What Ozark Sharks has going for it, though, is humor and a game cast. Healthy doses of both. The nice interplay between the cast playing the family is established early on with some scenes at their home before the trip, and it was nice that we didn't get the usual "bickering while on the road trip" stuff we often get in the horror films when people who don't actually like each other at all are forced to spend time together. While many of the actors have seen time in multiple variations within the shark and monster film genre in recent years, I found it interesting to note that at least of the actors appeared in separate episodes within the original season of True Detective (itself filmed mostly in Louisiana). One actress (Cayouette) has also worked twice with Tarantino, and most have a wide variety of credits on their resumes, in addition to getting regular work in Syfy films. Gotta make some spending dough, people; it's called being a working actor. You do what you gotta do.
I particularly enjoyed a scene in the workshop when they are coming up with weapons to use and Curtis notices a bear trap, but realizes that they can't use it because it says "bear" on it. Jones grabs a piece of duct tape, spreads it on the trap, and then uses a Sharpie to write "shark" on it. The film also gets in on the Shark Film Drinking Game by coming up with a variation on a famous line from Jaws. When Jones kills one bull shark in the river, and then they suddenly count six more sharks swimming past them, he mutters, "We're gonna need a BIGGER EVERYTHING!" Which is probably about as big as that line is going to ever get ultimately. There is also the most inventive use of a wood chipper since Fargo hit theatres, which has a payoff that I was not expecting in the least.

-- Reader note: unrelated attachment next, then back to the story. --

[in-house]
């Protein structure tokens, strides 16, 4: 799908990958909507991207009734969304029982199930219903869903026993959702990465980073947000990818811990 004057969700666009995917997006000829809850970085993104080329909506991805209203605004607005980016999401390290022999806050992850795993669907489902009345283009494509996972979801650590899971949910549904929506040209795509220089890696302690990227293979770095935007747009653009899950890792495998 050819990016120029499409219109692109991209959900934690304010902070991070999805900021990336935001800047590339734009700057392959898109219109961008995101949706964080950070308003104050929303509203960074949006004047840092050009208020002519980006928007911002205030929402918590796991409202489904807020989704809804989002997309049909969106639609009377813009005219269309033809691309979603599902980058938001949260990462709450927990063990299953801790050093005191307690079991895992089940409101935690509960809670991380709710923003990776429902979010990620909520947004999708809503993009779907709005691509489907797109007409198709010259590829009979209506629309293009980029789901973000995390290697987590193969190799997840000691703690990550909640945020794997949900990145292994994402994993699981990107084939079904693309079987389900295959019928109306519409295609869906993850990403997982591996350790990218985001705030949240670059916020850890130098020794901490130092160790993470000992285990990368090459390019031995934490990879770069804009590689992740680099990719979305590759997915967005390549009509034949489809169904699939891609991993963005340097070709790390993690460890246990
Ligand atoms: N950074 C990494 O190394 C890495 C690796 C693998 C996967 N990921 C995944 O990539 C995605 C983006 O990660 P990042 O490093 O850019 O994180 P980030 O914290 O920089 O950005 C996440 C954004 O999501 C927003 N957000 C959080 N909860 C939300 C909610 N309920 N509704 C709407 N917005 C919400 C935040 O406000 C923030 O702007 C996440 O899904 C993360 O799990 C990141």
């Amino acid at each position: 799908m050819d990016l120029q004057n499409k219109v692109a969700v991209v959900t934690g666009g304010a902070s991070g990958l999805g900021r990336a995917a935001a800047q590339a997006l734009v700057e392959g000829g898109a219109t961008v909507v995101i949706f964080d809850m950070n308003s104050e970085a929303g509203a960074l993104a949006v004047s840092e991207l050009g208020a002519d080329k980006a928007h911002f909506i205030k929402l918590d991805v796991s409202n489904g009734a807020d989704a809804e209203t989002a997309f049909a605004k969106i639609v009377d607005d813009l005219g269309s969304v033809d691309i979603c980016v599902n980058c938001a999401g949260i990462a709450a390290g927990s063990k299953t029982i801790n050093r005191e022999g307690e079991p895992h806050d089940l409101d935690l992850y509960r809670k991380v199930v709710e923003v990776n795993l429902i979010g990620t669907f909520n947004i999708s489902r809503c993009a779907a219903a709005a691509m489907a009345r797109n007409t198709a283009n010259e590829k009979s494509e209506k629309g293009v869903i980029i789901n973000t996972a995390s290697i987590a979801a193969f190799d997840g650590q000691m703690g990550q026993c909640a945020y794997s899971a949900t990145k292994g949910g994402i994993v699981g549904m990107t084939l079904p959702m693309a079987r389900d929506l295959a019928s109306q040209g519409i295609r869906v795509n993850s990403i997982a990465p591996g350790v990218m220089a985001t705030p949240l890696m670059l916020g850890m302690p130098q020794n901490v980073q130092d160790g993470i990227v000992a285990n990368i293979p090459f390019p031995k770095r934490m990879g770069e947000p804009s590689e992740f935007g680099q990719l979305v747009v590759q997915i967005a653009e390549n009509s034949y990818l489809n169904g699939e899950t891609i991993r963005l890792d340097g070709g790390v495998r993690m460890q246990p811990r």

But Jaws is not the only famous shark film referenced. I have noticed recently that a new trend has started to occur in shark films: variations on the Samuel L. Jackson death from Deep Blue Sea. You know the one: the scene in the shark lab where he talks and talks and talks, doing his patented, inspirational "not gonna take it," "had it up to here" patter, where he says directly "Enough!! We're not gonna fight anymore! We're gonna pull together and seal off this pooooooolll---!!!" and then a giant, mutated shark jumps up, grabs him, and chomps him down its gullet. It's a super famous scene, easily one of the most famous scenes ever in a shark movie, and arguably the biggest reason Deep Blue Sea is remembered today. Ozark Sharks has a smaller, more quiet variant on it involving one of its characters, which plays in a very similar way for the viewer. Which character? I won't say. But I did need to make mention of it, because I have already seen it happen in another film recently (not necessarily a shark film) and I am fairly certain the trend is going to become a more common occurrence in years to come. The scene here doesn't work on the same level because none of the actors in Ozark Sharks are famous on any measurable level except perhaps a local one. The success of the Jackson scene is only because it happens to the universally beloved Sam Jackson and also because it happens so unexpectedly early in that film, in the same way that Hitchcock made a terrible thing happen to Miss Janet Leigh so quickly in Psycho.
Yeah, Ozark Sharks is completely ridiculous. All of these films are ridiculous. You know what shark film isn't ridiculous? A shark film where a shark swims around, eats some fish, perhaps a sea lion or seal, maybe somebody overreacts because a shark fin is in the water, and then everyone goes home because, hey, sharks live in the water, and that's the way life is. But that's a pretty fucking, boring movie. Or at least, it's a very basic, no frills documentary.
And you can't show that movie on the Syfy Channel. You need to have a film with crazy ass bull sharks that have swum upriver to the Ozark Mountains that start chomping on a family just because SHARKS. And then you need an enraged teenager to start picking up oversized weaponry and going hog wild on the sharks because that's what teenagers do when their grandmothers are eaten headfirst and other sad stuff happens that I can't give away without spoiling the film for you even though I often spoil stuff about films in other reviews but I am being nice this time.
See? You can sell that movie. And somebody did. It's called Ozark Sharks. It's not good, but it's a little funny, some of it intentionally. And it has sharks. And Thomas Francis Murphy. He's good in it.